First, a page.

Louisa May Alcott
1) Little women
If you loved Little Women, Louisa May Alcott's moving account of the upbringing of four sisters in nineteenth-century Massachusetts, don't miss Eight Cousins, a similarly stirring novel that follows the childhood and young adulthood of plucky protagonist Rose Campbell, the sole female child born to her extended family. Rose struggles to fit in with her seven male cousins, and learns a thing or two about genteel Boston Brahmin society...
7) Good Wives
The sequel to Little Women sees the March sisters grow up and experience great love and tragedy in their lives
It is three years since we last met the inimitable March sisters and much has changed since we left them as little women. Meg, the eldest and most sensible of the sisters, is preparing to marry Mr. Brooke. She no longer works as a governess, instead happily looking after her young twins, Demi and Daisy. Jo, as ever...
Little Men is the sequel to Louisa May Alcott's classic, Little Women. It tells the story of the children at Jo's school, the Plumfield Estate School. It is followed by the novel Jo's Boys, the third and final novel in the unofficial Little Women trilogy, in which the children introduced in this novel reach adulthood.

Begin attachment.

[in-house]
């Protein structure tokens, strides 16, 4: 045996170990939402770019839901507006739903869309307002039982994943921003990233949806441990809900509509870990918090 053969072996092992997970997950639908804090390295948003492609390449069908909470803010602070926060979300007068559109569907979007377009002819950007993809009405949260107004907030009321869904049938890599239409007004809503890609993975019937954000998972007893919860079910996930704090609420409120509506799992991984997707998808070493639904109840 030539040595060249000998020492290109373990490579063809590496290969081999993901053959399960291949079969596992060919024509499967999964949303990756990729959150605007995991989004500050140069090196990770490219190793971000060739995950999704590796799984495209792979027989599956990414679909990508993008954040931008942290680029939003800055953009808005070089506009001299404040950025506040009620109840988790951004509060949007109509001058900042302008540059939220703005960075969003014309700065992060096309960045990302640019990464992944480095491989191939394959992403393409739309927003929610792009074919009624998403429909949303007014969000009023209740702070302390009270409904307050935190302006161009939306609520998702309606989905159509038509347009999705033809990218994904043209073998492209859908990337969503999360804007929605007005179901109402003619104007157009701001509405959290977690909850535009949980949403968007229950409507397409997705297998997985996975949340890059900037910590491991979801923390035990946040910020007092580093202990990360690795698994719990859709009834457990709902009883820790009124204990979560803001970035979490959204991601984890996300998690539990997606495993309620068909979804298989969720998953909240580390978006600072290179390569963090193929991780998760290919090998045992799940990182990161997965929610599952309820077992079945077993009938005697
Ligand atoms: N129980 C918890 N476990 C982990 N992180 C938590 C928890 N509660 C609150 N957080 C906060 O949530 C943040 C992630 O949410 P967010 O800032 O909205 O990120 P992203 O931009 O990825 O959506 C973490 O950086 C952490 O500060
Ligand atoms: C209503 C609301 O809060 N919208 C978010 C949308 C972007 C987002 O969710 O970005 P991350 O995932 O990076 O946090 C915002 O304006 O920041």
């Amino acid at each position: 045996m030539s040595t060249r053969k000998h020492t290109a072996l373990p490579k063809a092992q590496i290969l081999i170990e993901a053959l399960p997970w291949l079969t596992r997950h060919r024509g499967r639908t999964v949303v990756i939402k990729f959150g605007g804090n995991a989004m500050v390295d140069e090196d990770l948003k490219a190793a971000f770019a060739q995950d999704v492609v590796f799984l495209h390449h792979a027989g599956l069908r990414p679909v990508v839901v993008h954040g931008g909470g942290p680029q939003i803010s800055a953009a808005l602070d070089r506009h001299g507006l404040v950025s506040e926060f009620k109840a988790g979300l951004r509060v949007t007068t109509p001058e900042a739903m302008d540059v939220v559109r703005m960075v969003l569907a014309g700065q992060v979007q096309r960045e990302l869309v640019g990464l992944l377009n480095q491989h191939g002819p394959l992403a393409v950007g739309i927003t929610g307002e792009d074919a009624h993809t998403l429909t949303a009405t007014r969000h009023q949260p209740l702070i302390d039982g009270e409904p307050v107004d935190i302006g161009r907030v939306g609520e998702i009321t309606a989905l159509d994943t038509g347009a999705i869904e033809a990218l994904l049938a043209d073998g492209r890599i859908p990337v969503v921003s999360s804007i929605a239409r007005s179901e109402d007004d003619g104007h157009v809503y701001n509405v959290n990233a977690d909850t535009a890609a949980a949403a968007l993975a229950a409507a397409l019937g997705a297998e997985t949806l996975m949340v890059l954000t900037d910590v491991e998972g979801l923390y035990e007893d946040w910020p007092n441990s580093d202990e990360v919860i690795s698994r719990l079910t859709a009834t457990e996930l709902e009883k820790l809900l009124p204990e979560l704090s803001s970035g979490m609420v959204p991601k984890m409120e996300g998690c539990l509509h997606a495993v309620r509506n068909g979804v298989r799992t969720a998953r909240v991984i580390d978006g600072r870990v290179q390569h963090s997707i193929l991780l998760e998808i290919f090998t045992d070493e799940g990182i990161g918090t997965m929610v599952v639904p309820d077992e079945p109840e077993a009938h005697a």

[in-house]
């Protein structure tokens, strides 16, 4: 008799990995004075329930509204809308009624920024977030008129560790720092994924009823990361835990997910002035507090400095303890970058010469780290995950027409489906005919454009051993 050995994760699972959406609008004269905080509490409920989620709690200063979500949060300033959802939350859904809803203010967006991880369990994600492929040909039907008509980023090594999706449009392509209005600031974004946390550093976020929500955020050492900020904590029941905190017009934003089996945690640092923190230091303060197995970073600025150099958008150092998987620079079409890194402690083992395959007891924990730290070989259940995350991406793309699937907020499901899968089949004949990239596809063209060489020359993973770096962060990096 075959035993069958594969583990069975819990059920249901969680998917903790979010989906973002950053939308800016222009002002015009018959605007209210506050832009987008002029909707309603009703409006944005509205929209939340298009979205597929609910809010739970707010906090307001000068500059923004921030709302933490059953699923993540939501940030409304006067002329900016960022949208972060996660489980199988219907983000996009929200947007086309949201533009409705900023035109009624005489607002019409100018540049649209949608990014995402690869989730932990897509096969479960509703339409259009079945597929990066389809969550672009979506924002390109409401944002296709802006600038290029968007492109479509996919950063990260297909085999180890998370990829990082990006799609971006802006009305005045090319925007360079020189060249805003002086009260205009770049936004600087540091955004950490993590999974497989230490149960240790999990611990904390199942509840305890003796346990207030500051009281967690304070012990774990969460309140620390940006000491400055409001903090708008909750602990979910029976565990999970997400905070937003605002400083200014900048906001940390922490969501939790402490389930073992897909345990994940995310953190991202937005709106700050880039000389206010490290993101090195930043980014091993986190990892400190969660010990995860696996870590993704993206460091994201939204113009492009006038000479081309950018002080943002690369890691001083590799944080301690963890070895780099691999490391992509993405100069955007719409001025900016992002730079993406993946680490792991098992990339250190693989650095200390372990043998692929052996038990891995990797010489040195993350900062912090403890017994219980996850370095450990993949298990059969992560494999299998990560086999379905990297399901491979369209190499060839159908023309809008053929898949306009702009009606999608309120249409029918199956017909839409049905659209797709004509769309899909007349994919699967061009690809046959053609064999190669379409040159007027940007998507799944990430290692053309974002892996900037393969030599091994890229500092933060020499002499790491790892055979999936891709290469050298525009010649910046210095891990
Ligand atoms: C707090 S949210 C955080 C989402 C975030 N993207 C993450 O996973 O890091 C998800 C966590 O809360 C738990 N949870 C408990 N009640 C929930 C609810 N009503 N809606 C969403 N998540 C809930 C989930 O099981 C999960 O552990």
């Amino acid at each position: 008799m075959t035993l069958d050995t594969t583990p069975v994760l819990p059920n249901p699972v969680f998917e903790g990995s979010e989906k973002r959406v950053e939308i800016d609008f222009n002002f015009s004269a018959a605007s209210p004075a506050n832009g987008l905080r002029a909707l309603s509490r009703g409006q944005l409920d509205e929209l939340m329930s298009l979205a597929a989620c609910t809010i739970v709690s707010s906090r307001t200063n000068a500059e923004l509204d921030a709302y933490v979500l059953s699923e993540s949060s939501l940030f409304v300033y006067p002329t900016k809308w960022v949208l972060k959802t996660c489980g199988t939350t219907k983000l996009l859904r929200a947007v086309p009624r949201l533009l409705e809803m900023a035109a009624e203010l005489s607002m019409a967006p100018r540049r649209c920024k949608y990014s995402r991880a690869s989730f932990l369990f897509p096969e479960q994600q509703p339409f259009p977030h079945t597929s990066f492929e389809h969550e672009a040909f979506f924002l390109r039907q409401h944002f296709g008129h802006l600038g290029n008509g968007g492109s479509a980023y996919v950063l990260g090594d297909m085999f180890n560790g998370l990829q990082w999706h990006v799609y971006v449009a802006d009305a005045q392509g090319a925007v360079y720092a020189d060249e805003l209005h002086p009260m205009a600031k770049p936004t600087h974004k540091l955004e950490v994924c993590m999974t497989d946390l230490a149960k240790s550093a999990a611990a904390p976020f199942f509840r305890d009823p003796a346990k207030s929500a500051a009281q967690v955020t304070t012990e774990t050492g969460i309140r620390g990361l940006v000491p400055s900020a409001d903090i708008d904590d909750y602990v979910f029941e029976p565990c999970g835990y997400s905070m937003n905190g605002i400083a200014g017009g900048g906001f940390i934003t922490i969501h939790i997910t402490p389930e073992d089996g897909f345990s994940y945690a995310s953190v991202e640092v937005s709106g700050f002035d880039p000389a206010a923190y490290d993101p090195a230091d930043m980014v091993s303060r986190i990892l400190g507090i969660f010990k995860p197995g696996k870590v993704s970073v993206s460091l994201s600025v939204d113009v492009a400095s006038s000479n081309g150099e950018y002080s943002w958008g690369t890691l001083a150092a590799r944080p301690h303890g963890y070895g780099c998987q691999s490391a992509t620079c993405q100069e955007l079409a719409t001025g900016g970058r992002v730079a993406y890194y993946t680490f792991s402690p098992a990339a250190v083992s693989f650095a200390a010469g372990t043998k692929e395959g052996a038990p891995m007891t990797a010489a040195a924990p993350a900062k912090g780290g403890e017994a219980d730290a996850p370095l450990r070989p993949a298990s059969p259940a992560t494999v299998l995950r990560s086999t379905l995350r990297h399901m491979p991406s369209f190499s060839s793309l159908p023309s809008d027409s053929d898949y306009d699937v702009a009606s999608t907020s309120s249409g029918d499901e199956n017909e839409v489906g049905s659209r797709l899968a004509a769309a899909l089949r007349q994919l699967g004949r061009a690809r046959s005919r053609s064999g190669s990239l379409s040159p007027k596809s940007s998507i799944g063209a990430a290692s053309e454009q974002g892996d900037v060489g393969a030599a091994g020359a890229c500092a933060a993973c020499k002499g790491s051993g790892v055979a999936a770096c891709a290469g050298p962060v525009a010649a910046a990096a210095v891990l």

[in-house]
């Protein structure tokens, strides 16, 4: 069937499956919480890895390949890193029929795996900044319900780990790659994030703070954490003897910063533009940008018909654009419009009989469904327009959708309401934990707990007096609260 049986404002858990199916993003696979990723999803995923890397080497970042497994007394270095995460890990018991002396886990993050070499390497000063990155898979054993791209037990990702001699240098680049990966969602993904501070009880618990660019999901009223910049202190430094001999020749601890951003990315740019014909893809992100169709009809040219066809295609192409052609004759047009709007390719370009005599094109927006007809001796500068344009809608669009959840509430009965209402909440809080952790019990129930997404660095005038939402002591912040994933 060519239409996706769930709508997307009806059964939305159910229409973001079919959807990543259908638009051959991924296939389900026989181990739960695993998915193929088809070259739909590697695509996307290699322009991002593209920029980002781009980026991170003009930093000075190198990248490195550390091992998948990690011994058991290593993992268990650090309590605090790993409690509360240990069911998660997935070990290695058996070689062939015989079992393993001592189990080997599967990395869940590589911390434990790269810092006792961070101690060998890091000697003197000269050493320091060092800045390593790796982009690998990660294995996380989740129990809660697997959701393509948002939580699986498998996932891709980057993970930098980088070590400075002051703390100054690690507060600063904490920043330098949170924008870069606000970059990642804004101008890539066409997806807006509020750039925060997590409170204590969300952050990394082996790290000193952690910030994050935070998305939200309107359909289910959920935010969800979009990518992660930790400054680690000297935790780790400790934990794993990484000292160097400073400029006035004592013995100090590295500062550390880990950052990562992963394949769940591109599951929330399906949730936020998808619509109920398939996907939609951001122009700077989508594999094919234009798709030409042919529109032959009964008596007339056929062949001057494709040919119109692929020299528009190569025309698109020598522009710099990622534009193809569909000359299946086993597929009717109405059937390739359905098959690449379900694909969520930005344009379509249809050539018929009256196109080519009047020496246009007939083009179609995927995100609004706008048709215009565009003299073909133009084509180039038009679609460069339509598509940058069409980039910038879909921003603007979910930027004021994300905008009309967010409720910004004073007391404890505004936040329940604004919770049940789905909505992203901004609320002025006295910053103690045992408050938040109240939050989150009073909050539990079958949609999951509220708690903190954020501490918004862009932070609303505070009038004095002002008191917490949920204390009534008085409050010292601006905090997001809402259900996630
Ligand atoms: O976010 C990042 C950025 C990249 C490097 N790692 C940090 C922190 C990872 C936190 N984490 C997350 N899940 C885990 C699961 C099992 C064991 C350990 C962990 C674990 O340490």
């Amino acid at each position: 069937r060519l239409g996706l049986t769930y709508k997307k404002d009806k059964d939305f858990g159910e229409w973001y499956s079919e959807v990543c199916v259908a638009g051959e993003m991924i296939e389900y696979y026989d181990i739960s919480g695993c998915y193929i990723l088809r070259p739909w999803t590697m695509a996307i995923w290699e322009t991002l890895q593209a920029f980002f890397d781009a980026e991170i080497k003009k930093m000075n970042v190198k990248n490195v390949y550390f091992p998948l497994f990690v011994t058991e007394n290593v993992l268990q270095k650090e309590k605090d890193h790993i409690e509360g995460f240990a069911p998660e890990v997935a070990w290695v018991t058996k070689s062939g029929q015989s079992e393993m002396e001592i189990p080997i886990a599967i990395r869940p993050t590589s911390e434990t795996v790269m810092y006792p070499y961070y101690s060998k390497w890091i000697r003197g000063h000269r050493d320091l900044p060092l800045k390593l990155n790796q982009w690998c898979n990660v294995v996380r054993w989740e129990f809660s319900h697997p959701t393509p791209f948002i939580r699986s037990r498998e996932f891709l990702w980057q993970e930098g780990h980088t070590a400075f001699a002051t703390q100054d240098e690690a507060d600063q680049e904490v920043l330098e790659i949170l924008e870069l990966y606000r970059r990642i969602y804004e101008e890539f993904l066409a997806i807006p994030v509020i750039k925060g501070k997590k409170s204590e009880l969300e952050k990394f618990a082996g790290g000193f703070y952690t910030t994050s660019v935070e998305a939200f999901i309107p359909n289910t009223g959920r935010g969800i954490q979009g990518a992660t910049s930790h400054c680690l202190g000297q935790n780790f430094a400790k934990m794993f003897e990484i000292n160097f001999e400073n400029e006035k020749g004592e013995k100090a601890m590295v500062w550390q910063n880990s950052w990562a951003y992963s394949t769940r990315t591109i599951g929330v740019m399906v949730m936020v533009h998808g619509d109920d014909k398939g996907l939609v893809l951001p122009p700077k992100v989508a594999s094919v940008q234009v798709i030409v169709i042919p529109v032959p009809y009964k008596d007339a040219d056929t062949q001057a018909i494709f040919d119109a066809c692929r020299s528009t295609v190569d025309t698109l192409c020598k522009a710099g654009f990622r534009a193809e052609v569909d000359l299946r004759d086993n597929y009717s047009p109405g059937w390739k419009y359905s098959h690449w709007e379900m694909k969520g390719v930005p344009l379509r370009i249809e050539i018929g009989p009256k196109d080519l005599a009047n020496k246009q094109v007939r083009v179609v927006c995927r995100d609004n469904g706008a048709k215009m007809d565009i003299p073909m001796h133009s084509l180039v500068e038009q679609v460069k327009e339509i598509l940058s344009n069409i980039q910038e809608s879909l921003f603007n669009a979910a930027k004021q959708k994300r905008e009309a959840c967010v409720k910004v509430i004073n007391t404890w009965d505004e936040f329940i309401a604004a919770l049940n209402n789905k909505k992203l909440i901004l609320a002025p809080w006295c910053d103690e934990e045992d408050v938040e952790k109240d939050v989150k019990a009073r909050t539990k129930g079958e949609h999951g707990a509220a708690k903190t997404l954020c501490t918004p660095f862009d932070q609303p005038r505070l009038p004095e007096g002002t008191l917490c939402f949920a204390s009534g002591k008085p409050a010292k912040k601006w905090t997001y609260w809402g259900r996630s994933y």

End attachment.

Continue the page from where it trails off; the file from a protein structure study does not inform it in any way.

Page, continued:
11) Marmee: a novel
14) Little women
15) Great or nothing
If you think Louisa May Alcott's oeuvre is limited to feel-good juvenile fiction like Little Women, think again. This accomplished tale of mystery and suspense will leave even the most attentive readers guessing until the last page. It's a must-read for fans of classic mysteries.
19) Flower Fables
Though she is now best remembered as the author of the classic novel Little Women, Louisa May Alcott was a prolific writer whose talents led her to explore many different genres. Flower Fables is a collection of fairy tales and poetry that Alcott first put together for Ellen, the daughter of American essayist and Transcendentalist thinker Ralph Waldo Emerson.
A literary landmark—the original, suppressed draft of the classic novel!
Little Women is a timeless classic. But Louisa May Alcott’s first draft—before her editor sunk his teeth into it—was even better. Now the original text has at last been exhumed. In this uncensored version, the March girls learn some biting lessons, transforming from wild girls into little women—just as their friends...